What happened to continental Micronesia?

Today we take a look at what has become of the Continental Micronesia airline. The Guam-based airline was a vital link to the US via Hawaii and became a popular destination thanks to its proximity to Asia. Here’s a review.

Before we get into the airline though, it’s best to understand a little bit about Micronesia. Heavily contested between the Japanese and the United States during World War II, Micronesia is part of Oceania made up of 2,000 small islands. The four main archipelagos of Micronesia include the Caroline Islands, the Gilbert Islands and the Mariana Islands.

Map of Micronesia

Owned by Continental Airlines

Continental Micronesia was founded in 1968 and was a wholly owned subsidiary of Continental Airlines. Based at Antonio B. Won Pat International Airport (GUM) on the island of Guam, the airline offered daily flights between the United States Territory and Hawaii. The airline started with a Boeing 727-100, a Douglas DC-6 and two Grumman SA-16 Albatross flying boats.

From the beginning, the airline had a monopoly in the Micronesia region and was the only travel connection people had with the world beyond the horizon. With the exception of those at the airline’s headquarters on the island of Saipan, all airline employees were Micronesians.

Continental Micronesia Boeing 727

In the early 1980s, the airline expanded its presence with flights from Guam to Japan to attract Japanese tourists to the tropics. By 1983, Continental Micronesia was operating Boeing 727-100, 727-200 and 727-Combi cargo flights out of its Guam Airport hub.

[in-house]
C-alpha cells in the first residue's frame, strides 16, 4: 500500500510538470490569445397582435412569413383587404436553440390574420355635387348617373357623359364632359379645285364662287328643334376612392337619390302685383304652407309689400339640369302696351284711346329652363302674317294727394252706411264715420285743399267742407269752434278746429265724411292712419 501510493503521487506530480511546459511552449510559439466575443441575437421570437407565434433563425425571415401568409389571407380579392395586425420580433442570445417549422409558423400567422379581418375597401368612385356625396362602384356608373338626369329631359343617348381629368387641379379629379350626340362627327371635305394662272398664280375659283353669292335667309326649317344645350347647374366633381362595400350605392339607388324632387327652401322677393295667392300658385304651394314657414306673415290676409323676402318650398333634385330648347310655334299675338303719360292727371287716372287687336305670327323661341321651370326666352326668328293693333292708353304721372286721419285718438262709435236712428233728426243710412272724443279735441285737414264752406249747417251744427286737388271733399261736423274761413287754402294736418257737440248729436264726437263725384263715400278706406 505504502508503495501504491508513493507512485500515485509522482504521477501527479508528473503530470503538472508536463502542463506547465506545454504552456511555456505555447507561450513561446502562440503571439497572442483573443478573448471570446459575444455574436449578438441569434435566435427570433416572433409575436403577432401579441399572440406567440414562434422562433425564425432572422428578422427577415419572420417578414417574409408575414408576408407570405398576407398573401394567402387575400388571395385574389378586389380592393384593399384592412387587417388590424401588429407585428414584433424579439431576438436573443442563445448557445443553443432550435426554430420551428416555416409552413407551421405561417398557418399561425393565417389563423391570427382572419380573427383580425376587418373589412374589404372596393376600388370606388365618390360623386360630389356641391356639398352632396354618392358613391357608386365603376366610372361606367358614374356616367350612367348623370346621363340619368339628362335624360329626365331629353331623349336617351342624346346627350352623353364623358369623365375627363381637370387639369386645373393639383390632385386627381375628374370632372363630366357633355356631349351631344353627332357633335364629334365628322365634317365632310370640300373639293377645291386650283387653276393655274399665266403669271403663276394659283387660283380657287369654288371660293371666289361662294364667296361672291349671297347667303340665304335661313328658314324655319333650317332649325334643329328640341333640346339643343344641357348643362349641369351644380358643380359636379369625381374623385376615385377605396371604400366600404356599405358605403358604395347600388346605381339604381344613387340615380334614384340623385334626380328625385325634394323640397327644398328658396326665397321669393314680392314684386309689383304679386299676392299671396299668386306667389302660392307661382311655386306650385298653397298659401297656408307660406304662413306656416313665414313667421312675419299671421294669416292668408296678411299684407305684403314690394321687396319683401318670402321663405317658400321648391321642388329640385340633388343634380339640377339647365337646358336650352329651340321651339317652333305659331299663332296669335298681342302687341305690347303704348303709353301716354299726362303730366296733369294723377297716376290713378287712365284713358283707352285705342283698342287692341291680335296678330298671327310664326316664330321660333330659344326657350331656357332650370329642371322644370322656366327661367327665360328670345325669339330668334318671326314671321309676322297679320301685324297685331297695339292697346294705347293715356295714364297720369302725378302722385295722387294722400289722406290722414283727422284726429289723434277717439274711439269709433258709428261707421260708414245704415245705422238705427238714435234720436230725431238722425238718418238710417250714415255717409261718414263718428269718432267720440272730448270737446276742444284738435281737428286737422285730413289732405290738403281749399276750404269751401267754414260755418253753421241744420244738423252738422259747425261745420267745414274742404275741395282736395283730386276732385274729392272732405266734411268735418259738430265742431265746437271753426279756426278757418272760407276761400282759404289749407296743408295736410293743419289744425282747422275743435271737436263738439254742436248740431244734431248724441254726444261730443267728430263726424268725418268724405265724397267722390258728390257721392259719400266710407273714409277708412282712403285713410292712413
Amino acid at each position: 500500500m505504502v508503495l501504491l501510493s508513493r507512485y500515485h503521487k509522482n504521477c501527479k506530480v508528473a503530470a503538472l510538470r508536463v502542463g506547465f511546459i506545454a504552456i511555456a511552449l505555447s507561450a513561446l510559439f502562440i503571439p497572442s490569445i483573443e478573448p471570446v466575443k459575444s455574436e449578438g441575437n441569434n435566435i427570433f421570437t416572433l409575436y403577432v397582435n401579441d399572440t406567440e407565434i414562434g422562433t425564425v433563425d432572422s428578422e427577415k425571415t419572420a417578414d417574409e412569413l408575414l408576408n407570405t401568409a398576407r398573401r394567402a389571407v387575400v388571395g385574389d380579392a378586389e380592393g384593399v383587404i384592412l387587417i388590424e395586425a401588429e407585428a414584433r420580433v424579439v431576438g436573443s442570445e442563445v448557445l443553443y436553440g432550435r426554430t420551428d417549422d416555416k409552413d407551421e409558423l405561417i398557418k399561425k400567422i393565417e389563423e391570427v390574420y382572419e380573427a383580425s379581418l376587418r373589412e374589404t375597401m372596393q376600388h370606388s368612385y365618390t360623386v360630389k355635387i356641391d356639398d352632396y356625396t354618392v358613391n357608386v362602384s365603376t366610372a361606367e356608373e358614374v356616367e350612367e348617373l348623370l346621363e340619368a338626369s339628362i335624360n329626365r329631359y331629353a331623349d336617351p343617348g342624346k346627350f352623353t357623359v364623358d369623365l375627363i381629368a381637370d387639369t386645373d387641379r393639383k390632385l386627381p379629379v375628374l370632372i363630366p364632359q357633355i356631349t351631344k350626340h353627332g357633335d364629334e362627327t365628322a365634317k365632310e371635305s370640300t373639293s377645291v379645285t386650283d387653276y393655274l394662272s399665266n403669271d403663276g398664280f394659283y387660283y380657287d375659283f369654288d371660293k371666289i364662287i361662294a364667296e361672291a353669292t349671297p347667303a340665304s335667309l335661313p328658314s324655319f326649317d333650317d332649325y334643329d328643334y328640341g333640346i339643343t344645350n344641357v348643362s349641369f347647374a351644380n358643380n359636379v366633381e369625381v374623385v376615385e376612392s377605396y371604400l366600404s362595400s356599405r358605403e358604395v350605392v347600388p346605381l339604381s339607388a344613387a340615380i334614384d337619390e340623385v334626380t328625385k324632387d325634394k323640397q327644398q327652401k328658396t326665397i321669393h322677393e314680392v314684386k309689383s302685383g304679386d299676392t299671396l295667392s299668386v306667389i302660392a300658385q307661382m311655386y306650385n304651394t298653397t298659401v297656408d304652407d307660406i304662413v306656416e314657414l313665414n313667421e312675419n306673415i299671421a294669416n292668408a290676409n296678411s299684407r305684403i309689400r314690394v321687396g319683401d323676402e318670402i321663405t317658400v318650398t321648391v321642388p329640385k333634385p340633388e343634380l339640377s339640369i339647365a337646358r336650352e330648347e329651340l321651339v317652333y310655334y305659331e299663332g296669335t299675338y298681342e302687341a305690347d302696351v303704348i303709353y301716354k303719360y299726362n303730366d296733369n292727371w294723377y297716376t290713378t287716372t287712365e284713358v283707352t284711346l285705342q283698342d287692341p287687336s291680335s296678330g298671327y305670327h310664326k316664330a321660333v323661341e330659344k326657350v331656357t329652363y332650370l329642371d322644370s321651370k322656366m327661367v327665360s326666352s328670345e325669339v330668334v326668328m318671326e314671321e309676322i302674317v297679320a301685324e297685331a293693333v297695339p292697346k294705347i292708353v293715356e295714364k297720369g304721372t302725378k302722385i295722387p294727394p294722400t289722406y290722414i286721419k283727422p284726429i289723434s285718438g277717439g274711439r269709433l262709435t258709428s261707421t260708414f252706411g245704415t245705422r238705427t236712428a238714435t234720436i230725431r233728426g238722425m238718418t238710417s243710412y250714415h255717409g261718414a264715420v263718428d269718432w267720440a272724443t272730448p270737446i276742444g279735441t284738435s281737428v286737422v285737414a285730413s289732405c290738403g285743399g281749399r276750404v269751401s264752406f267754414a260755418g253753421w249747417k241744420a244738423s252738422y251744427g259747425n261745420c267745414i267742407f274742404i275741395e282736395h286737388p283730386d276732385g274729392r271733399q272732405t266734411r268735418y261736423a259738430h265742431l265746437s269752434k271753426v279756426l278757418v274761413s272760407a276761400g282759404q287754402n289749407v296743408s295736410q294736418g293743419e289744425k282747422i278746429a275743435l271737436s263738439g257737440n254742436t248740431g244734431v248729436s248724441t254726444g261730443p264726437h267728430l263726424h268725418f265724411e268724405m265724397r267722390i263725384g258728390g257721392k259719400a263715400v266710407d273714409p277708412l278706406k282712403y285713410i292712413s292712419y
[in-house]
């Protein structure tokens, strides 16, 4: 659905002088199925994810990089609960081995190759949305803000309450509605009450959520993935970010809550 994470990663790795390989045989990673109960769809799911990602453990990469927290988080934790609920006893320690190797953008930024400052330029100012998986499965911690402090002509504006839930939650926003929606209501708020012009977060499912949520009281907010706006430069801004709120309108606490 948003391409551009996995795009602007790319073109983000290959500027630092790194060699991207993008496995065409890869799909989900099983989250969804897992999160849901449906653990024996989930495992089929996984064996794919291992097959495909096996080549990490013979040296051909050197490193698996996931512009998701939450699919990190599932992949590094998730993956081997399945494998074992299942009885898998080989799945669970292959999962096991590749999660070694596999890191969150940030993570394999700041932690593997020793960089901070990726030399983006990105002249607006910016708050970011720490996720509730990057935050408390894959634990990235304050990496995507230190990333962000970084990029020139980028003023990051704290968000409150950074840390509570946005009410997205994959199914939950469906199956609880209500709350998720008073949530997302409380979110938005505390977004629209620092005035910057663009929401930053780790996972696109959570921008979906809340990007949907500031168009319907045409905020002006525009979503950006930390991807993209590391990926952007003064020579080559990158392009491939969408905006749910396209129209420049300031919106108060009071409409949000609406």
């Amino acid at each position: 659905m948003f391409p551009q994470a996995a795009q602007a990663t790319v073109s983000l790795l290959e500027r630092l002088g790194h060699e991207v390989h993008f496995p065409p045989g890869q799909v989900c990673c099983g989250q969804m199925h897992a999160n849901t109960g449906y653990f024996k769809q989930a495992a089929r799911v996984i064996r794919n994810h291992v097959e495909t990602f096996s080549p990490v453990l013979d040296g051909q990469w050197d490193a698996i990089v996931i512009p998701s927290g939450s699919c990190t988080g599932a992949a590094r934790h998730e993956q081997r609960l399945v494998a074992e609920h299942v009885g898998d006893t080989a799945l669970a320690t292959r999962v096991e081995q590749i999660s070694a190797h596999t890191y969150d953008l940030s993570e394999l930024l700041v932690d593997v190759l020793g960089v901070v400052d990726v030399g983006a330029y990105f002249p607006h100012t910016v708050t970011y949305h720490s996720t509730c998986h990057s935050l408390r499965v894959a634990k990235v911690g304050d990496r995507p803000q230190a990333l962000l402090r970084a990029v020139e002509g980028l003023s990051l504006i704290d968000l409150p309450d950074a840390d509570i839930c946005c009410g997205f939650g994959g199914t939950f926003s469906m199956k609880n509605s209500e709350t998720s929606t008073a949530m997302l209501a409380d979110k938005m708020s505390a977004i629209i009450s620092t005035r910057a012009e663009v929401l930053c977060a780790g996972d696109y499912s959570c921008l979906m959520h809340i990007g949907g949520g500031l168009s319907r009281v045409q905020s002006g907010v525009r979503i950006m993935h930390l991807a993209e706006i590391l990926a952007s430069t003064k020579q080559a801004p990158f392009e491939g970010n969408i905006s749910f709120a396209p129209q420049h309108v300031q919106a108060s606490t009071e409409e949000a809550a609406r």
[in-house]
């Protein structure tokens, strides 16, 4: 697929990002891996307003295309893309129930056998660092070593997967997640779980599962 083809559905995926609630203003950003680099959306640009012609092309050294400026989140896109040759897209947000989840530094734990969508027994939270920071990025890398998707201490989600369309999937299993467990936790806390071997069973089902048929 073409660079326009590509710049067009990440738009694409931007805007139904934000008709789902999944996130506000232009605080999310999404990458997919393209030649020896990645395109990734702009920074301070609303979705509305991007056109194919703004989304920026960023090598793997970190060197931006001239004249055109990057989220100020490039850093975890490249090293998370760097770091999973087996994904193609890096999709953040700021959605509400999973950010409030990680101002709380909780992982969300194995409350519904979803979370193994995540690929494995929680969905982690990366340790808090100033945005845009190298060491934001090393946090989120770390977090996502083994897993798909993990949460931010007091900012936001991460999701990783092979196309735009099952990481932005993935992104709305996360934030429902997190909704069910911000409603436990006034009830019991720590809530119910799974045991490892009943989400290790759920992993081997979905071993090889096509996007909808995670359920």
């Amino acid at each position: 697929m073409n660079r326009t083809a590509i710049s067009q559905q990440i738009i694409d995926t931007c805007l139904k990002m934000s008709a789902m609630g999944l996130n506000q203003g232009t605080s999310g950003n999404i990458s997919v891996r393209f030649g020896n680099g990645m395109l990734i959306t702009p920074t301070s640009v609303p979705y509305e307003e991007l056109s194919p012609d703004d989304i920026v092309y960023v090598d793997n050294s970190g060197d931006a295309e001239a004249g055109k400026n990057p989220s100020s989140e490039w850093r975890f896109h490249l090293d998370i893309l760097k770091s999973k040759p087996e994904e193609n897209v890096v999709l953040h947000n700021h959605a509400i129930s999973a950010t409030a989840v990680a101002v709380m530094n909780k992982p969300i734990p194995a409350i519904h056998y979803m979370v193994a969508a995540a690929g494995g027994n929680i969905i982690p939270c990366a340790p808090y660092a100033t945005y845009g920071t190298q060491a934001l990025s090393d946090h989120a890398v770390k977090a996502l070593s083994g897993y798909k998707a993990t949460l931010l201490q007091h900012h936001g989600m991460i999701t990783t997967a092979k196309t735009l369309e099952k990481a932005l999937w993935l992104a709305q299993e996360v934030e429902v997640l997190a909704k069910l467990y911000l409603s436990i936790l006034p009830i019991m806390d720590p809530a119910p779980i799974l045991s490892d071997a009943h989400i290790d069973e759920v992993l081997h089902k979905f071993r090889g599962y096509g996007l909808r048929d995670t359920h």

Continental Micronesia was once Guam’s largest private employer with 1,500 employees and 236 weekly departures from its home base. On July 1, 2004, Continental Micronesia contracted with Massachusetts-based Cape Air to provide flights to the Mariana Islands, including Saipan.

By the late 2000s, continental Micronesia had a monopoly on flights between Guam and Honolulu, benefiting from Japanese tourists wanting to vacation closer to home. In 2009, Continental Micronesia expanded its network with non-stop flights between Honolulu and Nadi, Fiji.

Continental Micronesia

In December 2010, Continental Airlines merged with United Airlines, resulting in the termination of Continental Micronesia’s certificate of operation. On April 1, 2017, Continental Micronesia, after being a subsidiary of United Continental Holdings, became part of United Airlines. Since then, all flights to Micronesia have been operated by United Airlines’ main line.

Travel Destinations in Continental Micronesia

In addition to inter-island flights, Continental Micronesia linked the region to the United States through its daily flight to Hawaii. Continental Micronesia’s second largest market was Japan, from where it brought tourists from nine Japanese cities to the islands.

The airline also operated a 4,300-mile, five-stop island-hopper route between Honolulu and Guam. The flight lasted 14 hours and 10 minutes and required a third pilot due to the duration. Since the merger, United has taken over many of the airline’s routes using a Boeing 737.

N27246 B737-824 Continental Micronesia

Continental Micronesia’s route network connected to its parent company in Honolulu, where passengers could connect Continental flights to Los Angeles, San Francisco, Houston and Newark. Due to Micronesia’s small population, many inter-island flights operate only once or twice a week, with the only daily flights departing from Guam to Honolulu, Manila, Palau, Fukuoka, Nagoya, and Tokyo.

Continental Micronesia’s fleet

According to aeronautical data and statistics website ATDB-aero, Continental Micronesia operated a fleet of the following aircraft:

2 × Douglas DC-6

6x Boeing 727-100

23x Boeing 727-200

8 x Douglas DC-100

4 x Boeing 747-200

Have you ever flown with Continental Micronesia? Let us know in the comments!